By Daniel Gill
Chapter 11 works well for large companies with complex debt structures but is inefficient and less effective for small and medium sized businesses, bankruptcy professionals told a Senate committee March. 7.
Witnesses appearing before the Judiciary oversight subcommittee discussed proposals to revise the Bankruptcy Code to better facilitate Chapter 11 reorganization for small and medium-sized enterprises or SMEs.
“There is a strong consensus in the bankruptcy community that the Bankruptcy Code in its current form is ill-suited for small business,” Craig Goldblatt, a bankruptcy lawyer and conferee of the National Bankruptcy Conference, said.
Chapter 11 works well “in the context for which it was designed—addressing financial distress faced by large corporations with complex capital structuresm,” he said in written remarks.
Robert J. Keach, a bankruptcy lawyer and co-chair of the American Bankruptcy Institute’s Commission to Study the Reform of Chapter 11, agreed.
Because of the expenses involved, “most financially troubled SMEs simply avoid chapter 11 altogether,” he said at the hearing.
Edward Janger, David M. Barse Professor of Law at Brooklyn Law School in New York, testified along with the others that the bankruptcy code required a legislative fix to address SME reorganizations.
Two proposals had been submitted to the subcommittee.
The National Bankruptcy Conference proposal, prepared years ago, aims to create a system where small business debtors would be treated more like debtors in Chapter 13 or 12, for individuals or family farmers and fishermen, respectively, Goldblatt said.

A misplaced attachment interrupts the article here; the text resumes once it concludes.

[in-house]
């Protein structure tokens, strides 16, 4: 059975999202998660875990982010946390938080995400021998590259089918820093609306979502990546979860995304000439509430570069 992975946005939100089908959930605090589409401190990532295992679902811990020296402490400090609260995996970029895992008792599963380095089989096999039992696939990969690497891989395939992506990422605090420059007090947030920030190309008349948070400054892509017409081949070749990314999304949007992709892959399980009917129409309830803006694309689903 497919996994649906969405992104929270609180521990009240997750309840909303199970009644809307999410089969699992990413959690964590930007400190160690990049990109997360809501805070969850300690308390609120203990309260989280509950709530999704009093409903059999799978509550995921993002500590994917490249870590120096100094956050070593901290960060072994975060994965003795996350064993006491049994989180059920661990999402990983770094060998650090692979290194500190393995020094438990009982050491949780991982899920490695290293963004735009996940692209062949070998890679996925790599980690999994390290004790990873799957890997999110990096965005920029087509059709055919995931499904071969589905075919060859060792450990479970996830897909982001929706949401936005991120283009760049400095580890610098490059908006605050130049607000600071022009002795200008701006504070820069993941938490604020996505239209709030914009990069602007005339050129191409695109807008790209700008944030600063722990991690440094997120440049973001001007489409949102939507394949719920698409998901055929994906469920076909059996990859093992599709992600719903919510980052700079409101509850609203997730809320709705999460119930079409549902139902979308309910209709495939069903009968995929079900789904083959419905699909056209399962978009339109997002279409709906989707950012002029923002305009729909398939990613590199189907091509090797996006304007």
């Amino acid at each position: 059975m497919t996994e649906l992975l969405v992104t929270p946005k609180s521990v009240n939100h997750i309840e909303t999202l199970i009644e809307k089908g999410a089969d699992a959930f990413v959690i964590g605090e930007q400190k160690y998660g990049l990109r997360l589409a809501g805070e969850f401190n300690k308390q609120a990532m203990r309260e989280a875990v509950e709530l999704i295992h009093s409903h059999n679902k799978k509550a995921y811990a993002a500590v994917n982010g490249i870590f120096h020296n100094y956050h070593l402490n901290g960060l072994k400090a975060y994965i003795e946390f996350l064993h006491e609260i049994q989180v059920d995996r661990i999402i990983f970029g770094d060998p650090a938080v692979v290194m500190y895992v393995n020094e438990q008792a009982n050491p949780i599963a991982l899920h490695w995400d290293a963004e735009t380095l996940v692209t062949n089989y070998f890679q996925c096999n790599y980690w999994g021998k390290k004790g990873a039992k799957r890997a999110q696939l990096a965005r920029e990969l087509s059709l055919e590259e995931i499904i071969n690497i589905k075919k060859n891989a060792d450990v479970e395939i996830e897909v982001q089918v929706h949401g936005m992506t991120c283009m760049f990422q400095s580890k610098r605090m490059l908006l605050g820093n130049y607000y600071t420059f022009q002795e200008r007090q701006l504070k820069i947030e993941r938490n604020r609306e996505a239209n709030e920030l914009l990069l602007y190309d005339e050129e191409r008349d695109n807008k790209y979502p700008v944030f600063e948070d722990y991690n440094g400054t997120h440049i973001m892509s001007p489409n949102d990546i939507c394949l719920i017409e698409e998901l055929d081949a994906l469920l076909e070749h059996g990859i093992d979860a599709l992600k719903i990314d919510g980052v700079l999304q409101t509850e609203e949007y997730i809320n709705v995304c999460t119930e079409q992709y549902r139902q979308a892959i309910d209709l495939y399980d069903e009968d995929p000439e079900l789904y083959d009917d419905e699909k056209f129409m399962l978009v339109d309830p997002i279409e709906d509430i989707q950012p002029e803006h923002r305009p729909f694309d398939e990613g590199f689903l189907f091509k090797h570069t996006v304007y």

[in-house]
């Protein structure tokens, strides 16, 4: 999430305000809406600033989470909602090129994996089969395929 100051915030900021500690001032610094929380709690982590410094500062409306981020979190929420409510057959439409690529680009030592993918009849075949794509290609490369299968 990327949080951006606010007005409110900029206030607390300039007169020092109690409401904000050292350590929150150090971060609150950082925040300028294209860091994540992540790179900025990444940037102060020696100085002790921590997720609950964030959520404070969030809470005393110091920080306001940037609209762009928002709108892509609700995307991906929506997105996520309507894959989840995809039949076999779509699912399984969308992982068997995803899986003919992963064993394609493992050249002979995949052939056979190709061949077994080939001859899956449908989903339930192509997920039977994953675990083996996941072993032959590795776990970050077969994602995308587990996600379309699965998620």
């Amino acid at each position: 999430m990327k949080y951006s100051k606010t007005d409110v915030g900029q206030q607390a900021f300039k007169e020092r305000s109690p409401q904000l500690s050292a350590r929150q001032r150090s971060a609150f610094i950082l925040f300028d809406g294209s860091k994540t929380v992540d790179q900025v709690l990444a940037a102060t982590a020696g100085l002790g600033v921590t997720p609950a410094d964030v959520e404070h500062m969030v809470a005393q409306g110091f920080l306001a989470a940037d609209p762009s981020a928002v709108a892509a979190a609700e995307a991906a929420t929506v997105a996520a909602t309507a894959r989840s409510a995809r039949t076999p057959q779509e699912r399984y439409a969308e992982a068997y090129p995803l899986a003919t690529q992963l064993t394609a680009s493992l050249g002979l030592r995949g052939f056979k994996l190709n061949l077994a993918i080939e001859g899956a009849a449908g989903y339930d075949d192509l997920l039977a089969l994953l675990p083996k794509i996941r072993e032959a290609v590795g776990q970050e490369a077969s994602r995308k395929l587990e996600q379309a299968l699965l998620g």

The proposal would apply to business debtors with less than $7.5 million debt. Under that model, a creditors committee wouldn’t be appointed, and creditors wouldn’t vote to approve a plan.
The plan would also propose a revision to the “absolute priority rule” in bankruptcy that allows business owners to retain companies even if all creditors aren’t paid in full.
These businesses typically depend on the individual or family entrepreneur owner-operators, Goldblatt said in his prepared statement. Without these individuals, the businesses wouldn’t survive, he said.
The current problem affects a significant number of bankruptcy filers.
The ABI proposal “would apply to approximately 90 percent of all business filers by number,” Keach said.
Key provisions of the ABI proposal include:
Receivership and ABC are just a route to liquidation, and ABCs are often conducted without any judicial supervision, he said.
Janger said that there were three things necessary to fix the problem.
He said there should be a chapter specifically for SMEs and that a fiduciary or an “estate neutral” should be appointed to preside in the case, perhaps similar to a Chapter 12 or 13 trustee. There also should also be a form plan applicable to SMEs, he said.
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